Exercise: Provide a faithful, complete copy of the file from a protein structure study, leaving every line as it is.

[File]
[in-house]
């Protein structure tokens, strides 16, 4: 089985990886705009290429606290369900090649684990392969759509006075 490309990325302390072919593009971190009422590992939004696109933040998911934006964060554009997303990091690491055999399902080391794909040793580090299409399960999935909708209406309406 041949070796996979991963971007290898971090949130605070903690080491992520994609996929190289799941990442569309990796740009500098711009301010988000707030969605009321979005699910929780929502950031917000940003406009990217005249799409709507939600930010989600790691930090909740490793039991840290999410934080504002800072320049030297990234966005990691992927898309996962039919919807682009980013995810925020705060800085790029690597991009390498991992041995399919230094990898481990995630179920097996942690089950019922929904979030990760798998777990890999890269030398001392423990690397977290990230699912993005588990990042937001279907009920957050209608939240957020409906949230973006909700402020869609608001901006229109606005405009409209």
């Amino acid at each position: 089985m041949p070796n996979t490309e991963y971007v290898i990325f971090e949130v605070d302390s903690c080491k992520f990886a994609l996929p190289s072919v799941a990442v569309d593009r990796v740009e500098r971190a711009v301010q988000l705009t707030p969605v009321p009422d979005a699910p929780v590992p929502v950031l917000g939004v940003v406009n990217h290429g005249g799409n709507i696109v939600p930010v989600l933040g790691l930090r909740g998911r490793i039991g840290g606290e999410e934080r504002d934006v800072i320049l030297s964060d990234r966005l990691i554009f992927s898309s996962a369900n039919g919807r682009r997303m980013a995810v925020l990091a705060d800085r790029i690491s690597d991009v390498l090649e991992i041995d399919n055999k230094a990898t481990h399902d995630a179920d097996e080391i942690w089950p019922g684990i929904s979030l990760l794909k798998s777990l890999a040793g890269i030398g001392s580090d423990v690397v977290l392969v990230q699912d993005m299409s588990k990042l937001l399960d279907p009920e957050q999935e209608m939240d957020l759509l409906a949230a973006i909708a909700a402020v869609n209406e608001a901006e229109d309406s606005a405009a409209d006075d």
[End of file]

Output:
[in-house]
């Protein structure tokens, strides 16, 4: 089985990886705009290429606290369900090649684990392969759509006075 490309990325302390072919593009971190009422590992939004696109933040998911934006964060554009997303990091690491055999399902080391794909040793580090299409399960999935909708209406309406 041949070796996979991963971007290898971090949130605070903690080491992520994609996929190289799941990442569309990796740009500098711009301010988000707030969605009321979005699910929780929502950031917000940003406009990217005249799409709507939600930010989600790691930090909740490793039991840290999410934080504002800072320049030297990234966005990691992927898309996962039919919807682009980013995810925020705060800085790029690597991009390498991992041995399919230094990898481990995630179920097996942690089950019922929904979030990760798998777990890999890269030398001392423990690397977290990230699912993005588990990042937001279907009920957050209608939240957020409906949230973006909700402020869609608001901006229109606005405009409209």
């Amino acid at each position: 089985m041949p070796n996979t490309e991963y971007v290898i990325f971090e949130v605070d302390s903690c080491k992520f990886a994609l996929p190289s072919v799941a990442v569309d593009r990796v740009e500098r971190a711009v301010q988000l705009t707030p969605v009321p009422d979005a699910p929780v590992p929502v950031l917000g939004v940003v406009n990217h290429g005249g799409n709507i696109v939600p930010v989600l933040g790691l930090r909740g998911r490793i039991g840290g606290e999410e934080r504002d934006v800072i320049l030297s964060d990234r966005l990691i554009f992927s898309s996962a369900n039919g919807r682009r997303m980013a995810v925020l990091a705060d800085r790029i690491s690597d991009v390498l090649e991992i041995d399919n055999k230094a990898t481990h399902d995630a179920d097996e080391i942690w089950p019922g684990i929904s979030l990760l794909k798998s777990l890999a040793g890269i030398g001392s580090d423990v690397v977290l392969v990230q699912d993005m299409s588990k990042l937001l399960d279907p009920e957050q999935e209608m939240d957020l759509l409906a949230a973006i909708a909700a402020v869609n209406e608001a901006e229109d309406s606005a405009a409209d006075d």